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Legal Notes: Regulatory failures revealed at U.K.’s Grenfell Tower inquiry

John Bleasby
Legal Notes: Regulatory failures revealed at U.K.’s Grenfell Tower inquiry

The government inquiry into the 2017 Grenfell Tower fire in London that killed 72 residents is in its fifth module spanning the past four-and-a-half years. Dozens of witnesses have testified.

Central to the Inquiry have been the building regulations and approval procedures surrounding the cladding system used for the 2016 refurbishment of the 24-storey apartment tower’s exterior. The combination of materials used has been blamed for the rapid spread of the fire.

The outer layer was Aluminum Composite Material (ACM) panels made by Arconic, a sandwich of PE foam between two layers of thin aluminum. Two brands of foam insulation panels were used under the ACM. Most was from Celotex, a U.K. company owned by French multinational St. Gobain. Kingspan’s Kooltherm K15 represented less than five per cent of the insulation area and was substituted for Celotex insulation due to delivery delays.

Product specifics may not be relevant in Canada. However, the regulatory and approval processes allowing these materials to make their way into the Grenfell project could be informative for both industry and regulators. They reveal the potential risks associated with today’s challenges of pricing, delivery and material substitution.

For example, Housing Department lawyer Jason Beer QC said building regulations had not, in fact, been followed. Beer testified his department “did not have a good understanding of how the regulatory system was working on the ground or how well it was being enforced by local building control bodies.”

Trust had been “both misplaced and abused.”

Legal representatives for the survivors claim both Kingspan and Celotex sold flammable materials knowing they “were dangerous to life.”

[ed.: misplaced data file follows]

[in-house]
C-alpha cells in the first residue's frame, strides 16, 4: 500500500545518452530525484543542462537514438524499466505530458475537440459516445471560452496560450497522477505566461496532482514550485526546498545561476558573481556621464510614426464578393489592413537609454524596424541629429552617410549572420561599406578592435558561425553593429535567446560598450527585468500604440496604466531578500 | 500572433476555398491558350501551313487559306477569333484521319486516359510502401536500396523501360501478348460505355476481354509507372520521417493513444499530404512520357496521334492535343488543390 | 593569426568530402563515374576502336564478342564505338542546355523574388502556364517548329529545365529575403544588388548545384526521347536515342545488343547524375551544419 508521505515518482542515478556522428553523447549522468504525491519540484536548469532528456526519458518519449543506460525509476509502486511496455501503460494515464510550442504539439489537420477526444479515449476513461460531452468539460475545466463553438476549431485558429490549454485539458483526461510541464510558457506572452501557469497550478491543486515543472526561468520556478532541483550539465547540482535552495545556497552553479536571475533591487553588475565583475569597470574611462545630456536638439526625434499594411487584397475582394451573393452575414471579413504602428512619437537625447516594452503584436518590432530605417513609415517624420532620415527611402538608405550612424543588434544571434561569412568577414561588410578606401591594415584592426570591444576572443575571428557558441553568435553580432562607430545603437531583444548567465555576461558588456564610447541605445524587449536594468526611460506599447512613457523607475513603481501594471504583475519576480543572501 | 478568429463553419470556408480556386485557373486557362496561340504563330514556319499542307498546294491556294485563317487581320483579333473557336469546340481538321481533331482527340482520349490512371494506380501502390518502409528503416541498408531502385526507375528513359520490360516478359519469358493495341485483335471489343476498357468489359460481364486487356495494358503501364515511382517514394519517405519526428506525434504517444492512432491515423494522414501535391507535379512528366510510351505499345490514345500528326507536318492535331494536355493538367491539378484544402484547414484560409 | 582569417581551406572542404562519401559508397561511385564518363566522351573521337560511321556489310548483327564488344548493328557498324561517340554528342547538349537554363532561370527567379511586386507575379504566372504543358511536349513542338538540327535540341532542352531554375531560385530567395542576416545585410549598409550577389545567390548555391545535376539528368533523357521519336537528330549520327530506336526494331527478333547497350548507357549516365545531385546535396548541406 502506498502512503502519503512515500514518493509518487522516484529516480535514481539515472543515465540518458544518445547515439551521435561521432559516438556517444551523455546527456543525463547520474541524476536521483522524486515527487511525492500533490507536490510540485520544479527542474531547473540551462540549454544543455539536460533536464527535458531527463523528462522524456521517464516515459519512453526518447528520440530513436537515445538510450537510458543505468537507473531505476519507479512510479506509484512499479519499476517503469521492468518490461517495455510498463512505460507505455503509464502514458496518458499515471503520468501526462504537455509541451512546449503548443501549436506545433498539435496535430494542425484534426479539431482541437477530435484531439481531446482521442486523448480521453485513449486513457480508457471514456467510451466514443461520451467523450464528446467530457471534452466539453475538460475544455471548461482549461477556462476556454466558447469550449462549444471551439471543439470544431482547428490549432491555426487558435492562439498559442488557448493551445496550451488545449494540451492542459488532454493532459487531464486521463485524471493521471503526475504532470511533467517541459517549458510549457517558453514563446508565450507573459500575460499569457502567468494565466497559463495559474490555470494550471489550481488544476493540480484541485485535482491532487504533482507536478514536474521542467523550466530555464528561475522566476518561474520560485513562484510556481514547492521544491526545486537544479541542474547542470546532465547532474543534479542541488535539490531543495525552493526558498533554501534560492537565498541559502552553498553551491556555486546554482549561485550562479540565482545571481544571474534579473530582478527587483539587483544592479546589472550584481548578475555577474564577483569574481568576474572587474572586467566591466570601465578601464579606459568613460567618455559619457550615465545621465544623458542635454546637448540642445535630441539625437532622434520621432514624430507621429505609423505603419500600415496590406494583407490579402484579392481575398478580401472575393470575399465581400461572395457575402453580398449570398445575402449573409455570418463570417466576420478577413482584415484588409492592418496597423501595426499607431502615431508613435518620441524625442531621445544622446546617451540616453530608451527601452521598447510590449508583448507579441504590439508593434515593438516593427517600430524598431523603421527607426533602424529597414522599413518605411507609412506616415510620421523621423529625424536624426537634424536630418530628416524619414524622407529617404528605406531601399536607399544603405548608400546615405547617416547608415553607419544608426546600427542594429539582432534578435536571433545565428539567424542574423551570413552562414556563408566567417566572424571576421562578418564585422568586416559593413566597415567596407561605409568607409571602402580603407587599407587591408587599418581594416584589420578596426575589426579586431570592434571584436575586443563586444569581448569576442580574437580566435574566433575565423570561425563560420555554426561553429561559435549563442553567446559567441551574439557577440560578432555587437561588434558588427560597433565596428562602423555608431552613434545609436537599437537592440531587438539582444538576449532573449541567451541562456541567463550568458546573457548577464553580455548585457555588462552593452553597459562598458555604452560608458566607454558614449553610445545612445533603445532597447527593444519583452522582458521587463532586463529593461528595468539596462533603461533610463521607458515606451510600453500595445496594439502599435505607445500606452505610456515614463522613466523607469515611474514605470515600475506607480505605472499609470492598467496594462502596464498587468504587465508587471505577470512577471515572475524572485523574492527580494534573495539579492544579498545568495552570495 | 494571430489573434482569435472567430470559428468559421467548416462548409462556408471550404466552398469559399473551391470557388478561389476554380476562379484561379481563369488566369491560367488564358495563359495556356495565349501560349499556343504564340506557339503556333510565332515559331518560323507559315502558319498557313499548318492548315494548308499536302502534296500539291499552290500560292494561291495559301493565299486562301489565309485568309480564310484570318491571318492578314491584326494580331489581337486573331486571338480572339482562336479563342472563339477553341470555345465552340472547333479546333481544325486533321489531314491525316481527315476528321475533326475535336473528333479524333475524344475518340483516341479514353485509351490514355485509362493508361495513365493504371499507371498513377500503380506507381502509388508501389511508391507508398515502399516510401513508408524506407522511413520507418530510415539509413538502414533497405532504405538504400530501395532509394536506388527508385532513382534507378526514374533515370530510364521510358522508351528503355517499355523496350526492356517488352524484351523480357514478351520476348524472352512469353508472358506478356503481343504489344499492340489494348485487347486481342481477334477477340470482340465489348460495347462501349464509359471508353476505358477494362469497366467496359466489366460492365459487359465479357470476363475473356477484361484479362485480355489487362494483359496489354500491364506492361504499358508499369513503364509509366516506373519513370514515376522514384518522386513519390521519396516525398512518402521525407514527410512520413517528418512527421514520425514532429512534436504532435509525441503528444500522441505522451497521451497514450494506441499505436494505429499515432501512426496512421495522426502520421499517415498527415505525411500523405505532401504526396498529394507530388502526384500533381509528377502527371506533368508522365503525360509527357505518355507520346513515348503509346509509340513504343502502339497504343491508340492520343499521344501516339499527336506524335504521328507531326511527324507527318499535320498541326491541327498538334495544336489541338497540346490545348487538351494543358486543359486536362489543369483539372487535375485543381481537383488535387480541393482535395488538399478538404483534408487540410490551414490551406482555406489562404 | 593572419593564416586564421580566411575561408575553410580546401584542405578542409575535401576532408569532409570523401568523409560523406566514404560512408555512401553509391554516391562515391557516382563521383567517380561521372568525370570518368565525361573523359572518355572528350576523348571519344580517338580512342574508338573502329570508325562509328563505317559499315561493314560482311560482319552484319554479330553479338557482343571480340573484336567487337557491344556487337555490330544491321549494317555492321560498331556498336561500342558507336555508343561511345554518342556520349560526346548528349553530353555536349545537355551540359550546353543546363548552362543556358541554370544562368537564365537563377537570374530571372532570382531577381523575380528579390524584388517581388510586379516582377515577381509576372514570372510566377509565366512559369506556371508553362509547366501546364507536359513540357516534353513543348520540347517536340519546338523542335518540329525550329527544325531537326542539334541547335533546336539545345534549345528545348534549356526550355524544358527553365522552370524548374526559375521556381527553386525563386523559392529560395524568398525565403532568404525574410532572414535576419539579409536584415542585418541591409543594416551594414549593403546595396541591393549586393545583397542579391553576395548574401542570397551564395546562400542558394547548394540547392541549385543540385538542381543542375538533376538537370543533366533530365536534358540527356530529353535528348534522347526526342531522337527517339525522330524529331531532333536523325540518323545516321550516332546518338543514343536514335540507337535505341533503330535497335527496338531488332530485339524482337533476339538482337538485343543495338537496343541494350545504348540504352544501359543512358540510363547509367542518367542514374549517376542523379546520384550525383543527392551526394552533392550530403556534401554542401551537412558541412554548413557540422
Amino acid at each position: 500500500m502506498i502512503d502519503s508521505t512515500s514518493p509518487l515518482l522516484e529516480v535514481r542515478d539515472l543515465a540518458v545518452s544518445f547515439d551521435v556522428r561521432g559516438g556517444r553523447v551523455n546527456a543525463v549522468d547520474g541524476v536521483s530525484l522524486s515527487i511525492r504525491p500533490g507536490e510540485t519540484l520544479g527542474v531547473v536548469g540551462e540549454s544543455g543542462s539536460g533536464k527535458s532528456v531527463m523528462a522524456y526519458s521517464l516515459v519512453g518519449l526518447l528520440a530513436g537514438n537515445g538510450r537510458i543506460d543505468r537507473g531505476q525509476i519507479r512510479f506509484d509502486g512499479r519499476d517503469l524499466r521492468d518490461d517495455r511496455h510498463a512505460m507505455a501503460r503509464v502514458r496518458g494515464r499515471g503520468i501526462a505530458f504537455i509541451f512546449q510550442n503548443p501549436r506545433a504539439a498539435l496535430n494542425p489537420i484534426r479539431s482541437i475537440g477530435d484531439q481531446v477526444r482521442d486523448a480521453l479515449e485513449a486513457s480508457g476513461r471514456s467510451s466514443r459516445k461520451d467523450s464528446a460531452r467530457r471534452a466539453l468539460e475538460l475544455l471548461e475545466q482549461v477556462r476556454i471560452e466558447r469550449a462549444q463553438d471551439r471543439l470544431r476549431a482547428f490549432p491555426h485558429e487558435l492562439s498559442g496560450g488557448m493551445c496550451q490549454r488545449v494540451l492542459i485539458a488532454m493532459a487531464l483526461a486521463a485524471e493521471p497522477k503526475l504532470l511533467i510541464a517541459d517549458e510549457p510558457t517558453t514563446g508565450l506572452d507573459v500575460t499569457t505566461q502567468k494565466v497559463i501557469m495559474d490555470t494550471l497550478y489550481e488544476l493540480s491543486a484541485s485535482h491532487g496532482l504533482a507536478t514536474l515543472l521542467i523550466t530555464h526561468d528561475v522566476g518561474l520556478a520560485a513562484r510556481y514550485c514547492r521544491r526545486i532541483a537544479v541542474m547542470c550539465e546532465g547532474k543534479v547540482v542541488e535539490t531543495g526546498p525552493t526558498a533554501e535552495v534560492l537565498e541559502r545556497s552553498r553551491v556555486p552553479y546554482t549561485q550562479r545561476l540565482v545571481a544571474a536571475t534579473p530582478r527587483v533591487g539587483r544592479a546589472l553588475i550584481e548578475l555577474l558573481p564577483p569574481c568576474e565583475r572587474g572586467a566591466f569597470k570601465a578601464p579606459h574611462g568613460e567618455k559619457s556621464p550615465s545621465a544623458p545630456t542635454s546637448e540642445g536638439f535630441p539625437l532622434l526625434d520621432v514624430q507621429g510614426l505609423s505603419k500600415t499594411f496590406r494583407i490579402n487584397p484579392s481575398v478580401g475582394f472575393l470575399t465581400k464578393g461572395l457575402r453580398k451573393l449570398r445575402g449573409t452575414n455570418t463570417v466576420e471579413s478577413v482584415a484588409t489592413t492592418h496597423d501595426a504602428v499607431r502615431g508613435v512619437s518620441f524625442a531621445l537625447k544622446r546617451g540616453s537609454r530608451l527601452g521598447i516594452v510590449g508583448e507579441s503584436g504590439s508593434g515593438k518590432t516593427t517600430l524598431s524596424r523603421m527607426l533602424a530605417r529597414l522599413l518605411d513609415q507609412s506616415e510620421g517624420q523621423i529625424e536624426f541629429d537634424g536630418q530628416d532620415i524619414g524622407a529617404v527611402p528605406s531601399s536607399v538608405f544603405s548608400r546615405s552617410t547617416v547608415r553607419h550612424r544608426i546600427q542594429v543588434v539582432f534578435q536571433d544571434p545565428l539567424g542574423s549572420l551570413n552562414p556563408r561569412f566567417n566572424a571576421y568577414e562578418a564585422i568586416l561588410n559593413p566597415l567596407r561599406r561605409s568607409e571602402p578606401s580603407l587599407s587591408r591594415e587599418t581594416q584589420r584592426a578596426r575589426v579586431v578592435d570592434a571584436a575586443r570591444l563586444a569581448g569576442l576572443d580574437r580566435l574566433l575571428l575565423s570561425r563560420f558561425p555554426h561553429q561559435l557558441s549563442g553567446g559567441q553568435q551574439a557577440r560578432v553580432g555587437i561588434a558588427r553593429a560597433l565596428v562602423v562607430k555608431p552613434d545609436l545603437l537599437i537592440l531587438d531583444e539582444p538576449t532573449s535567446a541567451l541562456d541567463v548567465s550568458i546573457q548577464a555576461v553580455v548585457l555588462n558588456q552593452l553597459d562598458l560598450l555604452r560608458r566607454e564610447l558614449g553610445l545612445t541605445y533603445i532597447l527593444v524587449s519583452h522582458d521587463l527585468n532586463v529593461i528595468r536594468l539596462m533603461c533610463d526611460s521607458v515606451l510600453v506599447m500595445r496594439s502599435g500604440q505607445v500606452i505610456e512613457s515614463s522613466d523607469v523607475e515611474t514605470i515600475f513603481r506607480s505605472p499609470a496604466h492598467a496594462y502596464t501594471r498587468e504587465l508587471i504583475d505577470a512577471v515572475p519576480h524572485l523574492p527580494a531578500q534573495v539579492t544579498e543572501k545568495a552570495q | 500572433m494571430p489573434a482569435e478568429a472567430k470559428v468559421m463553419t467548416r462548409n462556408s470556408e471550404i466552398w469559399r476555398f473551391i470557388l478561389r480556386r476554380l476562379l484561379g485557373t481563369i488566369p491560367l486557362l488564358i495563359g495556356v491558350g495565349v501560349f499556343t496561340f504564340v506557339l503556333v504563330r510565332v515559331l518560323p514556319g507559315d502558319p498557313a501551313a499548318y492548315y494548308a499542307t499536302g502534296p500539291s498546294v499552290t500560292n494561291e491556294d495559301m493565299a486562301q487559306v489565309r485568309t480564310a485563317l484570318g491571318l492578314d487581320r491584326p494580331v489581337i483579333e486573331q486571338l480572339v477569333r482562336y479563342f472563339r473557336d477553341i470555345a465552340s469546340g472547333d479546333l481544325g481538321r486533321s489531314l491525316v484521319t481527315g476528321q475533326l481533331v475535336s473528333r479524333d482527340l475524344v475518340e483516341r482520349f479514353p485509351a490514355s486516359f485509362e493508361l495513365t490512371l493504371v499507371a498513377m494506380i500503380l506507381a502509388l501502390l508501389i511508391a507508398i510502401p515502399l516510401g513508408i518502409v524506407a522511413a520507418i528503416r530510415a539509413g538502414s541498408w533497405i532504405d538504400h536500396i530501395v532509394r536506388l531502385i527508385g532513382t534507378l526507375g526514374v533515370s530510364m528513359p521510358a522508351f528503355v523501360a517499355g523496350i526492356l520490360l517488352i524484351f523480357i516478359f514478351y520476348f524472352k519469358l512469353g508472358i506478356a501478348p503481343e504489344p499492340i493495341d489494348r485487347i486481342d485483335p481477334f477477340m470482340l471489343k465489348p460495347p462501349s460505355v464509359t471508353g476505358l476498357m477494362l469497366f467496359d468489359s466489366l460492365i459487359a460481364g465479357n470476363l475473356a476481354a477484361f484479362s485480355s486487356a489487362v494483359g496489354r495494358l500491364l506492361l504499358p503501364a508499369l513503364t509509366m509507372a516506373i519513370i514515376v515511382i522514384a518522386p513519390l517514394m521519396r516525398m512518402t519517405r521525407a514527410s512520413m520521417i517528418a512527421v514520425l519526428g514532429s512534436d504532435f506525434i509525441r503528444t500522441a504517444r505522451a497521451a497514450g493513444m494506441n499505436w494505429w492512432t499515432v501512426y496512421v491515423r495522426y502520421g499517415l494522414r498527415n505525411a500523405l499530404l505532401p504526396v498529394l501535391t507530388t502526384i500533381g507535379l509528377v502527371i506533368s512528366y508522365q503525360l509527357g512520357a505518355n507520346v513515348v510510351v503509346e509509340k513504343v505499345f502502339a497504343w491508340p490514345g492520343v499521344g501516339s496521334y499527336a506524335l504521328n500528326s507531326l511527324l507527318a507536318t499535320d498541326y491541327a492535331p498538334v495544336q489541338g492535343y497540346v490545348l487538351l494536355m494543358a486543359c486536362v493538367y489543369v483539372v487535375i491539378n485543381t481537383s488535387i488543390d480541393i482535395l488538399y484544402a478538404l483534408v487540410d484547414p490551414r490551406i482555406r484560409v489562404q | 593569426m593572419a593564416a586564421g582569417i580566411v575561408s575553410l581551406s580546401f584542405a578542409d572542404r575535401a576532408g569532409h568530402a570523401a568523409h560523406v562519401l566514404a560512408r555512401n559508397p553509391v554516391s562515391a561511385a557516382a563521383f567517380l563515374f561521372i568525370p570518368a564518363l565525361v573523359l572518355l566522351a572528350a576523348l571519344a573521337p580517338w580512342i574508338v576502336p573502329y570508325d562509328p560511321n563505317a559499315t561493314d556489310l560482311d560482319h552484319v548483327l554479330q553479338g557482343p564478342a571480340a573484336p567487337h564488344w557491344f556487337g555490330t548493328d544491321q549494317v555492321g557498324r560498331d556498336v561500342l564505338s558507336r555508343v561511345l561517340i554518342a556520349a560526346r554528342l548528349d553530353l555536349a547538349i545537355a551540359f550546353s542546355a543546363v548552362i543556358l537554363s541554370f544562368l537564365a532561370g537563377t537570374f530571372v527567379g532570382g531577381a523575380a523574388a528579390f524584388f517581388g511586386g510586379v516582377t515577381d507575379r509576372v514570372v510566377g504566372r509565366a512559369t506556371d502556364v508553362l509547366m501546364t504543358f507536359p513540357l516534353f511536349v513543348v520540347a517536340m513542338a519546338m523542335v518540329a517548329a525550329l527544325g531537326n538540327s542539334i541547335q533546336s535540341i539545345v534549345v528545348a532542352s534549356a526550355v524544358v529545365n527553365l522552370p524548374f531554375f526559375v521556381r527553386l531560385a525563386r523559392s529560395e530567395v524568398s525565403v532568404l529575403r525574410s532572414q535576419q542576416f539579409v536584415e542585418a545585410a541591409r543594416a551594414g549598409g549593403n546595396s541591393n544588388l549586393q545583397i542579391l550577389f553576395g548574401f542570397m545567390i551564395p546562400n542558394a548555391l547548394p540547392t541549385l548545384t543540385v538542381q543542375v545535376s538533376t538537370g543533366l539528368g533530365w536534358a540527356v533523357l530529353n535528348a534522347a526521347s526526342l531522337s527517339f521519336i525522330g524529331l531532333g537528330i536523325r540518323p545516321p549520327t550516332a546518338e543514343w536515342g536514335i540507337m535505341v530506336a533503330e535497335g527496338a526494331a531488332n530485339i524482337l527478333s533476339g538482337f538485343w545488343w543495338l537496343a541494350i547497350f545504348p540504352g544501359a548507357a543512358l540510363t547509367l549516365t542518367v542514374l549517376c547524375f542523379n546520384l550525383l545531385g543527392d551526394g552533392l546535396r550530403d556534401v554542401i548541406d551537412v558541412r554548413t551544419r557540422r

Stephanie Barwise QC claimed the construction industry had been allowed to “write its own rules,” resulting in the government becoming a mere “junior partner.”

The Inquiry heard that fire tests conducted in 2007, after Kingspan had introduced a new manufacturing process for K15, described it as a “raging inferno.” The company reportedly kept these results secret, even internally, and continued selling the product. By then, K15 had already been installed on 240 tall buildings.

In 2008, other tests indicated failure within 15 minutes, with “flames coming off the top of the test rig.” The Inquiry was told Kingspan threatened a cladding firm with legal action if it revealed the results of failed fire tests.

But despite previous warnings of misleading certificate wording that stated K15 was of “limited combustibility,” the inquiry learned the U.K.’s Local Authority Building Control (LABC) had essentially looked the other way.“I left it to the others that were dealing with the matter… to follow that up,” LABC director of technical policy Barry Turner testified.

When questioned about a misleading certificate for a combustible insulation product used on the Grenfell project, a former managing director of a building control body made a pun of the matter, saying the issue had been “burning for a long time.”

Kingspan has denied any role in refurbishing Grenfell Tower, saying the K15 insulation used on the tower was “substituted without our knowledge” and was “misused.” And as far as the LABC was concerned, Turner said any use of K15 outside of its tested scope was, “an insurance issue rather than compliance with regs.”

Questioning whether testing and assessments of the K15 foam insulation was carried out in a transparent manner, the Inquiry learned Kingspan was a “significant source of revenue” for the Building Research Establishment, the testing authority. Kingspan had threatened the National House Building Council with legal action after the flawed tests for K15 were exposed.

Furthermore, the inquiry was recently told the government had “hobbled” fire safety experts at the Building Research Establishment appointed to spot flaws in building regulations because of a culture of deregulation, thus limiting them to pointing out “implications” raised by building fires.

Testimony has also been heard that architects specified ACM cladding but failed to hire fire consultants and that project managers neglected to read fire safety assessments.

The Inquiry continues.

John Bleasby is a Coldwater, Ont.-based freelance writer. Send comments and Legal Notes column ideas to

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